Sunday, January 02, 2011

Protecting the Powerless Award of 2010

I received a phone call on Friday morning. It was a week day, but it was my day off for New Year's. I usually ignore unrecognizable numbers on my days off, but I answered anyway, "Hello, this is Janet."

On the other end of the line was a 24 year old guy I met a couple of years ago. His mom lives two streets over from me. We discovered this when I was facilitating an Americorps training he was required to attend. He was surprised that I lived in his neighborhood and knew some of the same guys he grew up with.

When he called, I'm guessing his mom was working on her taxes. He needed someone to write a letter saying that his mom took care of his niece this past year. Though I've talked to him several times over the last couple of years, I don't know much about his family. I had to explain to him that since I didn't know the situation, I didn't feel comfortable writing a letter on our letterhead saying she lived there.

I suppose I could have gone on his word and just written the letter, but I have learned a few lessons along the way. One being, it's not always a good idea to step into something you know nothing about. Even so, it bothers me that I couldn't do something that simple for him.

Situations like his frustrate me because all he needs is someone who can vouch for the fact that his niece is being taken care of by his mother. What his mother is doing is so common in our neighborhood. I've never heard of any official "adoptions" taking place by people in the community, but I know of many who take a child in, despite their own poverty and struggles, to ensure that child has the basic necessities their biological parent can't provide for them at that time.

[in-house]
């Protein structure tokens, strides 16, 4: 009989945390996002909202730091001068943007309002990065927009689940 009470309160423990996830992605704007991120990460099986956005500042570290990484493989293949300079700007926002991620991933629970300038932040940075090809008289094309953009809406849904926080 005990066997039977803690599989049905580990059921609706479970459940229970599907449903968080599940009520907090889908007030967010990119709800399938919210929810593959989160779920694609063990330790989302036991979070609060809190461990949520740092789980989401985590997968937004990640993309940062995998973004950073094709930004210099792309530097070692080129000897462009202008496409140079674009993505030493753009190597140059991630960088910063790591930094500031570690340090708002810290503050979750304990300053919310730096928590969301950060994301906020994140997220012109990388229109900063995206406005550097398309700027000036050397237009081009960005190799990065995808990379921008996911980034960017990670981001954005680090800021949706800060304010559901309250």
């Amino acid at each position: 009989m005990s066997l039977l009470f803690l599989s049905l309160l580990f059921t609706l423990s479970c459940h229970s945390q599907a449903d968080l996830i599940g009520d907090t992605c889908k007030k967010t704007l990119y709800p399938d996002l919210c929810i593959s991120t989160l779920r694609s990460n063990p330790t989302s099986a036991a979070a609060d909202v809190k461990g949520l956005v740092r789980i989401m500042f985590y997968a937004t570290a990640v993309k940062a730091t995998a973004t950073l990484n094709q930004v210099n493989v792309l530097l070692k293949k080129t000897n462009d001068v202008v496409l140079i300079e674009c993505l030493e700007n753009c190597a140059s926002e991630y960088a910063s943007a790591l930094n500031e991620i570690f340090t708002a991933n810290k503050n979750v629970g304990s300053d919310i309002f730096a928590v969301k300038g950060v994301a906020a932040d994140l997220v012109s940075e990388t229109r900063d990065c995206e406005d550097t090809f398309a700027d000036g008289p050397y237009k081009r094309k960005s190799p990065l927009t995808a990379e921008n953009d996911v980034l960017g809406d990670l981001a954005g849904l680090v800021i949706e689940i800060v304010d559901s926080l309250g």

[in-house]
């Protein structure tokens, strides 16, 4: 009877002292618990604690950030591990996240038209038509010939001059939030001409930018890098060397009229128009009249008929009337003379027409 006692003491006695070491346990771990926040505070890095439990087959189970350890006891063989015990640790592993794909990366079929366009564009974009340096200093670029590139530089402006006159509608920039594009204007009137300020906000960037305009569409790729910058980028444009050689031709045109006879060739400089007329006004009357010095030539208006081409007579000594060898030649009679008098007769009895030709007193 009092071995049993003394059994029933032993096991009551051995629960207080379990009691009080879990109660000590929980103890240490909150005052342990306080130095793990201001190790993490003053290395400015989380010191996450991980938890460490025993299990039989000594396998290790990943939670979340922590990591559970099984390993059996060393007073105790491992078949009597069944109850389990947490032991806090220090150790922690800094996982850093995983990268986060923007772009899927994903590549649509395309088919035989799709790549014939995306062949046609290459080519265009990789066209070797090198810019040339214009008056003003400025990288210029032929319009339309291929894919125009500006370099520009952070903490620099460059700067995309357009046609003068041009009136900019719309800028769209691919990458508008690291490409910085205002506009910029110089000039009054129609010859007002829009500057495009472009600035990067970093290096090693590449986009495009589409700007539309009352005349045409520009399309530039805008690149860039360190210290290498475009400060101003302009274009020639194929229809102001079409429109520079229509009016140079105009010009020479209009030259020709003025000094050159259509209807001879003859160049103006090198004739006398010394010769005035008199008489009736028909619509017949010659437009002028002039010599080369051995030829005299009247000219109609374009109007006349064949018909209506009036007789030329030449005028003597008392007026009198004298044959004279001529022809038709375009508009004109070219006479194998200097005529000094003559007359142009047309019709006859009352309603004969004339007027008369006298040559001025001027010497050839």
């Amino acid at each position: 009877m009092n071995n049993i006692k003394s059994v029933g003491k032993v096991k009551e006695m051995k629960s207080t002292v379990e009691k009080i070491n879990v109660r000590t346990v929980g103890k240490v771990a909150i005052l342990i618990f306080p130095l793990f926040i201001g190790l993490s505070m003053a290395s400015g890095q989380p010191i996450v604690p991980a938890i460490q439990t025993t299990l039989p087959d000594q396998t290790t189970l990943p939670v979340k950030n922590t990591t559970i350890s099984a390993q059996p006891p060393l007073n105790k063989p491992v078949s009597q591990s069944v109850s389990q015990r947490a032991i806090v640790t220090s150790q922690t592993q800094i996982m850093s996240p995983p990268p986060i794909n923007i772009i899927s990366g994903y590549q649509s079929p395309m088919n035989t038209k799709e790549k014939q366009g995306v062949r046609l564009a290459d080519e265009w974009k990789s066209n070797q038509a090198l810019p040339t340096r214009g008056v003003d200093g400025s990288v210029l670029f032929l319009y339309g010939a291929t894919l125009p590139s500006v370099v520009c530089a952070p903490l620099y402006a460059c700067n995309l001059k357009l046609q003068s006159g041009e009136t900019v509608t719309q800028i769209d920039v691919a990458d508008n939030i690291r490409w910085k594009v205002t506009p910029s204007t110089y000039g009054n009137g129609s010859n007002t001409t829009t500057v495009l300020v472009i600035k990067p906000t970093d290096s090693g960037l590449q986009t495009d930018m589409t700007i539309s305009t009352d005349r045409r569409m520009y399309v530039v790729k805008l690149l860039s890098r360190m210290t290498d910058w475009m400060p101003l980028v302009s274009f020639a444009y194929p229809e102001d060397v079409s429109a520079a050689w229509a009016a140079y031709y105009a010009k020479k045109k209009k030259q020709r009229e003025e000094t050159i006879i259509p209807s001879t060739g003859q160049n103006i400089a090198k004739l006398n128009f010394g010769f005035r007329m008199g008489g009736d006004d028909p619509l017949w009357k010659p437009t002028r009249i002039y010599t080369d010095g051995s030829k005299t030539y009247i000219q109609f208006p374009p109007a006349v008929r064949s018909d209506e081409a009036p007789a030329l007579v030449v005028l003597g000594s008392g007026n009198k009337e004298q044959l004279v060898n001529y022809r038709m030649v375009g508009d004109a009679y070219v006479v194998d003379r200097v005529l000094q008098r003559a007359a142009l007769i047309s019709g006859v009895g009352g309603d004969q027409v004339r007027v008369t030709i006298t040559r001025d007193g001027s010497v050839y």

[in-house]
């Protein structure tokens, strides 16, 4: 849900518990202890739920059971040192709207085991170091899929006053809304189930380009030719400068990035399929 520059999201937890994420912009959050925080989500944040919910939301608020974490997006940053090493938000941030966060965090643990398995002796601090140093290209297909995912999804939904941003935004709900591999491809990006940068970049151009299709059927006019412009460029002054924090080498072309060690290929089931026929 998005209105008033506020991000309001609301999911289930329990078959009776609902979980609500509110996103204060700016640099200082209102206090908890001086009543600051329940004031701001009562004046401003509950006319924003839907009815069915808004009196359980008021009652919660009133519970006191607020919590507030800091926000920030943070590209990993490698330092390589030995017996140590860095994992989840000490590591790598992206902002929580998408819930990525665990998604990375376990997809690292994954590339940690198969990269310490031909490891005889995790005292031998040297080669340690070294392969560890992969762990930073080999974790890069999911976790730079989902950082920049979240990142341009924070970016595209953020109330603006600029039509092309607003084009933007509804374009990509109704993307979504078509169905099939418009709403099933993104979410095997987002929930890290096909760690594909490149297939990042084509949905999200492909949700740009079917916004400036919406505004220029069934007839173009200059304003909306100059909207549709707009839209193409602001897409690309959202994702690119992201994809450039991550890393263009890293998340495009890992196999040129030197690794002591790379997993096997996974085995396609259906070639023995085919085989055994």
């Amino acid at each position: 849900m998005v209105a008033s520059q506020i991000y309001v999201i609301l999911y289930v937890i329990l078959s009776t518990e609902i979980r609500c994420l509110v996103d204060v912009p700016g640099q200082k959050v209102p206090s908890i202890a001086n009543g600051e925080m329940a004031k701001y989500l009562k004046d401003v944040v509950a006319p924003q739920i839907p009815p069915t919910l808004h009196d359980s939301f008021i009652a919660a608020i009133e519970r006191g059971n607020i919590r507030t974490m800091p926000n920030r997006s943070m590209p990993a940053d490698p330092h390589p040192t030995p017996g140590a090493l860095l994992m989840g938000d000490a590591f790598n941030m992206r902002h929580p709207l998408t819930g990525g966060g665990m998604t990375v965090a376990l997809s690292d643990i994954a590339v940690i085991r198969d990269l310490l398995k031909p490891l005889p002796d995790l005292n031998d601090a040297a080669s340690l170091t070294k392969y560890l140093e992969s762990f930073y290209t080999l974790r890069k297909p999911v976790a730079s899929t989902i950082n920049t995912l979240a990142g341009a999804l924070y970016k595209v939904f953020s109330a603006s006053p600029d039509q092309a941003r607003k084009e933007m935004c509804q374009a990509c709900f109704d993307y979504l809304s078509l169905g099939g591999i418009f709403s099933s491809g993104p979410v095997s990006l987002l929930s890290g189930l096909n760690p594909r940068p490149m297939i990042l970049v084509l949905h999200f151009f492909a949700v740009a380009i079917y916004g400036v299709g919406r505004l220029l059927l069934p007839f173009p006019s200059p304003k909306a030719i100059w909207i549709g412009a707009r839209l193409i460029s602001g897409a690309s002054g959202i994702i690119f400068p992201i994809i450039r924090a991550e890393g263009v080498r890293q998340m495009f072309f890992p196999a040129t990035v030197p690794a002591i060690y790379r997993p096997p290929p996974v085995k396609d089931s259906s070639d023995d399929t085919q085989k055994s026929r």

The people who do this always impress me. They don't ask for anything in return. They usually can't get any food stamps or government assistance for the child despite their own...and the child's...poverty (oftentimes the biological parent could receive it, but they often aren't at a functioning level enough to make it all happen). So much of what that child needs comes straight from the new care taker's pocket...a pocket that has little in it for their own family. Sometimes the child stays for a short time. Other times, their entire life. I think what impresses me so much about the people who take other people's children is that there never seems to be any real contemplation about whether or not they could financially take on an extra mouth to feed. A child needs to be cared for so that they won't enter the "system." Period. End of story. The child enters their home.

So when my friend's mom wants to get what will probably amount to about a $1500 tax credit for this child she has raised all year long, I feel like it's a very small cost to us, the taxpayers, to provide her with that. After all, putting the child in foster care or out on the street may have cost us much, much more in the short term and the long term--financially and otherwise.

It's a hard job. Raising someone else's child means less for your own children. Rationing the money out for everyone in the household means even if there was enough before, extracurricular clubs and activities that would help develop a child and prepare them for college are probably not even considered. And college? I rarely hear that as something a parent has extra money to save for their own child, let alone for a couple of others they've raised along the way.

Last year, as a result of my Christmas gift, The Awe-manac: A Daily Dose of Wonder, and it's suggestion to create annual awards, I created my own. This year as I reflect, the people who take it upon themselves to raise other people's children without any fanfare or recognition deserve to be commended. Thank you for what you do!
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